Report No. 200
"Freedom of Speech v. Due Process of Law
2.4: There is no doubt that freedom of expression is one of the hall-marks of a democratic society, and has been recognized as such for centuries. (Numerous great political and intellectual figures, Burke, Paine, Jefferson and Mill, to name a few - have been associated with this principle.) Freedom of public discussion of matters of legitimate public concern is, in itself, an ideal of our society: Hinch v. Attorney General: (1987) 140164 CLR 15(57) Deane J). Justice Mahoney, in Ballina Shire v. Ringcanol: (1994) 33 NSWLR 680 (720) spoke of the ends which are achieved by the capacity to speak without fear and reprisal and the importance of these ends in a free society: "ideas might be developed freely, culture may be refined, and the ignorance or abuse of power may be controlled".
2.5: However, freedom of speech cannot be absolute. In legal, political and philosophical contexts, it is always regarded as liable to be overridden by important countervailing interests, including state security, public order, the safety of individual citizens and protection of reputation.
2.6: One such countervailing interest is due process of law. Freedom of speech ought not to take precedence over the proper administration of justice, particularly in criminal trials where an individual's liberty and/or reputation are at stake, and where the public have an interest in securing the conviction of persons guilty of serious crime. Indeed, the belief that the public interest in a fair trial will always outweigh the public interest in freedom of expression, generally goes unchallenged.
Therefore, a discussion of how to reconcile these competing public interests proceeds on the basis of acceptance of this notion. The question to resolve, then, is whether justice can be done, as well as seen to be done, in the absence of sub-judice liability. If the answer is no, then, sub judice rule is essential to achieving the proper balance between the competing interests, the question must then be asked whether the operation of the sub judice rule restricts freedom of speech more than necessary to ensure a fair trial".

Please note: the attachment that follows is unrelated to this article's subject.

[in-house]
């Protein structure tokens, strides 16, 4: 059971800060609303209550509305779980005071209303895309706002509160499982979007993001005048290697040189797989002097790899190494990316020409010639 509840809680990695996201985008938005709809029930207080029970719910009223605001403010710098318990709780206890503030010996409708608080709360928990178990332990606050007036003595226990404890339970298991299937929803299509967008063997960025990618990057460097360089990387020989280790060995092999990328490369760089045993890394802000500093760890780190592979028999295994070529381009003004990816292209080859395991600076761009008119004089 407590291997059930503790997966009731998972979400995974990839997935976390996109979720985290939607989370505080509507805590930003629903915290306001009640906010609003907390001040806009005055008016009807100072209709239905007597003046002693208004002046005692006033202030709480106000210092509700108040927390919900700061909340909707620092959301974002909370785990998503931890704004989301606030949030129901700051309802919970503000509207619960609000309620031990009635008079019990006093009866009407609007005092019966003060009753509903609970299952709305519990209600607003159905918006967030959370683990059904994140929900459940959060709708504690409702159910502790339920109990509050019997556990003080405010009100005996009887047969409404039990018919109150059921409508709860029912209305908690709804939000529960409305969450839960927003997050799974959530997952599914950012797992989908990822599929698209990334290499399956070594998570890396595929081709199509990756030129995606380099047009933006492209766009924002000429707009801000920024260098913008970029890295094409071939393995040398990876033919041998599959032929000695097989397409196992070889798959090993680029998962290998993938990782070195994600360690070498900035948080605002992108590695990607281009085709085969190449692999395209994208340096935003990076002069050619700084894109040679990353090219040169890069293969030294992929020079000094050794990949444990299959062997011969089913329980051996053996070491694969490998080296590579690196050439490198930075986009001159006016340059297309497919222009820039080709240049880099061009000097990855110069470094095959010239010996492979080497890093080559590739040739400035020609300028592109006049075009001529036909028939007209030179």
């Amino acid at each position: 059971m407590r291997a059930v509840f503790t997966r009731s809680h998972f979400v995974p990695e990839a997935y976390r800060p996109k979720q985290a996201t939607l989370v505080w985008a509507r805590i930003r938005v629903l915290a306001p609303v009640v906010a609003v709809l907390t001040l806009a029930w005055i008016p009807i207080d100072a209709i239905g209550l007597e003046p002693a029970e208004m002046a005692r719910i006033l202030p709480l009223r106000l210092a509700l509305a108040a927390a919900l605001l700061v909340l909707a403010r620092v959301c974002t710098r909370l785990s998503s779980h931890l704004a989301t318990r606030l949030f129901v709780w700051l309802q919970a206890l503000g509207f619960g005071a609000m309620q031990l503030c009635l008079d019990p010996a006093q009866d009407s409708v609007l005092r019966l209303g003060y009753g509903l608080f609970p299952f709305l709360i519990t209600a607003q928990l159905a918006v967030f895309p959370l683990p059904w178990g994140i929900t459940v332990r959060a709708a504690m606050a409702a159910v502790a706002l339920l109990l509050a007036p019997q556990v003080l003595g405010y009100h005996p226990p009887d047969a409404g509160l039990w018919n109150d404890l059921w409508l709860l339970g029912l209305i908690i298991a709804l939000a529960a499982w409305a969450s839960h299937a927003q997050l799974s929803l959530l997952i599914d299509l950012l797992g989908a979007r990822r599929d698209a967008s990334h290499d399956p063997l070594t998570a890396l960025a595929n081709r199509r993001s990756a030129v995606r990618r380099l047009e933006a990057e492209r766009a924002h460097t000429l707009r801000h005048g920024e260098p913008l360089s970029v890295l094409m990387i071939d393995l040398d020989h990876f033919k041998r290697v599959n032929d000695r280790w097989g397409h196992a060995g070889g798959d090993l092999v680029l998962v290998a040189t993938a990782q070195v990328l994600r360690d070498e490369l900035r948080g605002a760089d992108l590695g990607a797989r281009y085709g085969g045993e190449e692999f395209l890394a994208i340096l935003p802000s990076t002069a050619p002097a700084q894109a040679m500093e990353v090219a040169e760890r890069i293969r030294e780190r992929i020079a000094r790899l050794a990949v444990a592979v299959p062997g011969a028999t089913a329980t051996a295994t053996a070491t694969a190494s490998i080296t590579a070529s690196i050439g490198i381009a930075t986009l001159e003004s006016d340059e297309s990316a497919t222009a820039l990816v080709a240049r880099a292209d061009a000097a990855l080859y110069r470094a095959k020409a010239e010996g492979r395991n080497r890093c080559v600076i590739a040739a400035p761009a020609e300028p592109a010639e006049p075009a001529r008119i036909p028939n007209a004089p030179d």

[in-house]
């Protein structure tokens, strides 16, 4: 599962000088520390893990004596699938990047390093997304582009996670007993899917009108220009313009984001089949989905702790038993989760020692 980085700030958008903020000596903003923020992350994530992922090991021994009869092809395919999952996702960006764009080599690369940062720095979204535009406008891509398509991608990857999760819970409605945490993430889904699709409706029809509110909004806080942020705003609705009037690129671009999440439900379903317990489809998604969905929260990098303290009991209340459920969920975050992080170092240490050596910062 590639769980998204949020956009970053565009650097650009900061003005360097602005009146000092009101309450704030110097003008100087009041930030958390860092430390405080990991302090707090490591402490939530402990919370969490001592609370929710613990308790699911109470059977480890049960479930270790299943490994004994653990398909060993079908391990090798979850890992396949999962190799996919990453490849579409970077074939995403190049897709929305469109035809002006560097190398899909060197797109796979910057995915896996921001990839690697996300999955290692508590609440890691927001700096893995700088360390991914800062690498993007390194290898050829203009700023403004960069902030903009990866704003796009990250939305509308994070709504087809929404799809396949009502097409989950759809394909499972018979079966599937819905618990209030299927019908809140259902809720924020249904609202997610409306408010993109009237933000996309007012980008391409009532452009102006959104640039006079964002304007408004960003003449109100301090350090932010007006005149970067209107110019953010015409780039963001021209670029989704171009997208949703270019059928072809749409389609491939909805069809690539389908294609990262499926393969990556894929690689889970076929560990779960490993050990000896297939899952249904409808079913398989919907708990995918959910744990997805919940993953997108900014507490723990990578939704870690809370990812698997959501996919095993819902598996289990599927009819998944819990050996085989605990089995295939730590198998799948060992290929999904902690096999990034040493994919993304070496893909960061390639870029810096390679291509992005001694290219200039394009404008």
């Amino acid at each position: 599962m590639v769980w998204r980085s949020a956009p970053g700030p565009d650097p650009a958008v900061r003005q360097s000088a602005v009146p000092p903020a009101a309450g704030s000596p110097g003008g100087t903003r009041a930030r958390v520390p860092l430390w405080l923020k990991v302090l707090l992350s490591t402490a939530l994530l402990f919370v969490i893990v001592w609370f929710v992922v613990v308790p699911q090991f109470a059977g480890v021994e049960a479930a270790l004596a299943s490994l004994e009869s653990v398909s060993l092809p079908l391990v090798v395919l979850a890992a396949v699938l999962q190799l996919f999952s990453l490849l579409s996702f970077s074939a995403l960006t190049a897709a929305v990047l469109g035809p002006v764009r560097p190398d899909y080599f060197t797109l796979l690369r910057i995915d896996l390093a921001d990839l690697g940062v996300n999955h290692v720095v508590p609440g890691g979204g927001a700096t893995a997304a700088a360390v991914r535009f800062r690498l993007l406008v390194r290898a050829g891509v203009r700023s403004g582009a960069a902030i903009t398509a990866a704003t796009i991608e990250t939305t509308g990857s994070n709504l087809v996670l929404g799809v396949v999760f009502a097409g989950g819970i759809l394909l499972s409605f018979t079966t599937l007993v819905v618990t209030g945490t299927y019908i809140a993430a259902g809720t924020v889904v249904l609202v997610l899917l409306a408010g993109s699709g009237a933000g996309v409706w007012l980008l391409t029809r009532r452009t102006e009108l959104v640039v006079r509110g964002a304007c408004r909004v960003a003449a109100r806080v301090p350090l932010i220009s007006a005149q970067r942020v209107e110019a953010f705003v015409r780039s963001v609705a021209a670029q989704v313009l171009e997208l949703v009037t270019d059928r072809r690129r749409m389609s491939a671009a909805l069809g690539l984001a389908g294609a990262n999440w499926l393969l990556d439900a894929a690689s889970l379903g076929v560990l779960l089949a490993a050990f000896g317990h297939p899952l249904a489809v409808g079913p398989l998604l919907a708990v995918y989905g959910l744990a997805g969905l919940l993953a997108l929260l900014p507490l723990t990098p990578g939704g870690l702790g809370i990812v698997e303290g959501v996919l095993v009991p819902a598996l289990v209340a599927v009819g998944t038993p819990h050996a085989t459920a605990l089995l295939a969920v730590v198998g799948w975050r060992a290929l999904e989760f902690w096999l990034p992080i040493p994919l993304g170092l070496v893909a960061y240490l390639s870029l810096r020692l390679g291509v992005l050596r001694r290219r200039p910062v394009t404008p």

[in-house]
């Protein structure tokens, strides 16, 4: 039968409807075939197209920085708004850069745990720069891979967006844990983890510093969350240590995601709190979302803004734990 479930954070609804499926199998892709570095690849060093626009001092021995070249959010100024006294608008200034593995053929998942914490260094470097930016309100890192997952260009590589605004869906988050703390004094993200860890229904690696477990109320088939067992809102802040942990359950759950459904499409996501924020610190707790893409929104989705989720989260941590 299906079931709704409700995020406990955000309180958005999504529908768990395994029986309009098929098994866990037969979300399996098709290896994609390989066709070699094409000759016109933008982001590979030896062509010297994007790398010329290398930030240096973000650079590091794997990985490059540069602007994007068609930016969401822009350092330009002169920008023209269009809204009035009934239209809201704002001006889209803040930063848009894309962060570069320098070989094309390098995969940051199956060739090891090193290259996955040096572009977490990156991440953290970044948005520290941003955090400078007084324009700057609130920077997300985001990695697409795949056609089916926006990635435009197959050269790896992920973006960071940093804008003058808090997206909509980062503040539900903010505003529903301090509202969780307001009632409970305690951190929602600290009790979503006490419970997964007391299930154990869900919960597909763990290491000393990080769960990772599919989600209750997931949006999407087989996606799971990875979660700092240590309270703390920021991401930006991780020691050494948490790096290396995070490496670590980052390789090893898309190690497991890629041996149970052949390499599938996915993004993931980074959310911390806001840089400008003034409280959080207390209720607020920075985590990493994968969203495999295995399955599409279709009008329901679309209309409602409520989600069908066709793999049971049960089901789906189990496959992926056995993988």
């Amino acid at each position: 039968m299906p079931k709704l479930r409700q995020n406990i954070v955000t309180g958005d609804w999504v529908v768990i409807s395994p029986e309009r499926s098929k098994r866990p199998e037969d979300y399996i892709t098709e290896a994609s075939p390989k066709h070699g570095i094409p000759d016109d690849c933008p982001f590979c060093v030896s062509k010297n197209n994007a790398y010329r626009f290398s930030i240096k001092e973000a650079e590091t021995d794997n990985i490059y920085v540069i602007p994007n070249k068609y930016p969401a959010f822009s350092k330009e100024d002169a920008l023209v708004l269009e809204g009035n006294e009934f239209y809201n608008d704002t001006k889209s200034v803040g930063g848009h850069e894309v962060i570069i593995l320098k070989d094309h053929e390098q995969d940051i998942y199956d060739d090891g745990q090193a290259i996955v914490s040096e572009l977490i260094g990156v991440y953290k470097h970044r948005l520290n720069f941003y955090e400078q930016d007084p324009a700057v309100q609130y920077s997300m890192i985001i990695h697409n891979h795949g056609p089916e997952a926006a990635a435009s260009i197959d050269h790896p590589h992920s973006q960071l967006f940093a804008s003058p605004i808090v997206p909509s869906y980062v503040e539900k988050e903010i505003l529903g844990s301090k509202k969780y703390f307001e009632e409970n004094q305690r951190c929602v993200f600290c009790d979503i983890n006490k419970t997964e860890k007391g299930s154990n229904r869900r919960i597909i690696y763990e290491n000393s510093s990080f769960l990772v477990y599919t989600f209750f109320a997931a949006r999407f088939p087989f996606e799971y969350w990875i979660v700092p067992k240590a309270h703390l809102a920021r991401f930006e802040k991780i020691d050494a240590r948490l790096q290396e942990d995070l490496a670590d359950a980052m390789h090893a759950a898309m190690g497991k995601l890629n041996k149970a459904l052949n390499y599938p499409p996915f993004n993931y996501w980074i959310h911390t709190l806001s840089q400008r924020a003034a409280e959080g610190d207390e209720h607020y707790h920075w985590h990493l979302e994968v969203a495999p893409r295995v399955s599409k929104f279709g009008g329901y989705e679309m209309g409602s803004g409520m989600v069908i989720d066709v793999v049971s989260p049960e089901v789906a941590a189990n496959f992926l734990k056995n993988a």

The Commission then refers (in para 2.7) exclusively to the case law relating to the 'Legal Protection of Expression' - Theophanous v. Herald Weekly Times Ltd: (1994) 182 CLR 104, Lange v. Australian Broadcasting Corpn: (1997) 189 CLR 520 in which it was stated that while freedom of expression was basic, it was not absolute. In Attorney General v. Time Inc Magazine Co Pte Ltd: (NSW Appeal 40,331/94 dated 15.9.1994) the NSW Court of Appeal observed that the Common Law principles have been established as a result of a balancing of competing interests, namely, the public interest in freedom of expression and the public interest in the administration of justice.
The NSW Court also stated that freedom of expression is not unconditional. "Expression can, for legally relevant purposes, be free even though it is subject to other legitimate interests" (ibid, Gleeson, CJ). The Commission referred (see paras 2.13 to 2.15) to Article 19(2) of the International Covenant of Civil and Political Rights which permits restriction on freedom of speech and expression for various purposes and stated:
"Furthermore, Article 19 of the ICCPR is made subject to Article 19(1) which guarantees the right to individuals to a 'fair hearing by a competent, independent and impartial tribunal".
The Commission referred (see paras 2.16 to 2.19), to the 'Principle of Open Justice' which again is not absolute and it stated (see para 2.18) that "media can effectively perform this 'watch dog' role, promoting discussion of courts and the justice system, 'without publishing the most obviously prejudicial material specifically relevant to a case'.
The Commission dealt with (see paras 2.20 to 2.22) the Rules of Evidence, about the presumption of innocence until proven guilty beyond reasonable doubt as a basic tenet of criminal procedure. Rules of evidence exclude opinion evidence, allegations as to the general character or credibility of an accused, confessions which are not established as voluntary, prior conviction or prior conduct. Such inadmissible evidence cannot be introduced through the back door.